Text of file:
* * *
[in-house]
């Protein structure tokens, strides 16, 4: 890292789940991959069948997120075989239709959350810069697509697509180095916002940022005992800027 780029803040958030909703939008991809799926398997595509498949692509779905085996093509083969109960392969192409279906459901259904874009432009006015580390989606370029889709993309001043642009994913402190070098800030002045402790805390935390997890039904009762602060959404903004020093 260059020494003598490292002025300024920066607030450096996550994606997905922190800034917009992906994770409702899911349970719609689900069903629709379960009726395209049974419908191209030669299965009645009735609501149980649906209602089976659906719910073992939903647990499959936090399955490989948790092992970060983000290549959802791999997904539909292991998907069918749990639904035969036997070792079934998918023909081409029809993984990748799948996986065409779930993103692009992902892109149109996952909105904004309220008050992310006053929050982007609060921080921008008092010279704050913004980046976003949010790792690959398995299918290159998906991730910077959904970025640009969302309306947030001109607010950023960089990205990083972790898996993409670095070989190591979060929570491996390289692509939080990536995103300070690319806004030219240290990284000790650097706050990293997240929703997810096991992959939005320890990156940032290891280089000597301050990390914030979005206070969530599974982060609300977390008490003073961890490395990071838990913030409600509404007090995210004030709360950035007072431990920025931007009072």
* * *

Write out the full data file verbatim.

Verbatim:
[in-house]
């Protein structure tokens, strides 16, 4: 890292789940991959069948997120075989239709959350810069697509697509180095916002940022005992800027 780029803040958030909703939008991809799926398997595509498949692509779905085996093509083969109960392969192409279906459901259904874009432009006015580390989606370029889709993309001043642009994913402190070098800030002045402790805390935390997890039904009762602060959404903004020093 260059020494003598490292002025300024920066607030450096996550994606997905922190800034917009992906994770409702899911349970719609689900069903629709379960009726395209049974419908191209030669299965009645009735609501149980649906209602089976659906719910073992939903647990499959936090399955490989948790092992970060983000290549959802791999997904539909292991998907069918749990639904035969036997070792079934998918023909081409029809993984990748799948996986065409779930993103692009992902892109149109996952909105904004309220008050992310006053929050982007609060921080921008008092010279704050913004980046976003949010790792690959398995299918290159998906991730910077959904970025640009969302309306947030001109607010950023960089990205990083972790898996993409670095070989190591979060929570491996390289692509939080990536995103300070690319806004030219240290990284000790650097706050990293997240929703997810096991992959939005320890990156940032290891280089000597301050990390914030979005206070969530599974982060609300977390008490003073961890490395990071838990913030409600509404007090995210004030709360950035007072431990920025931007009072």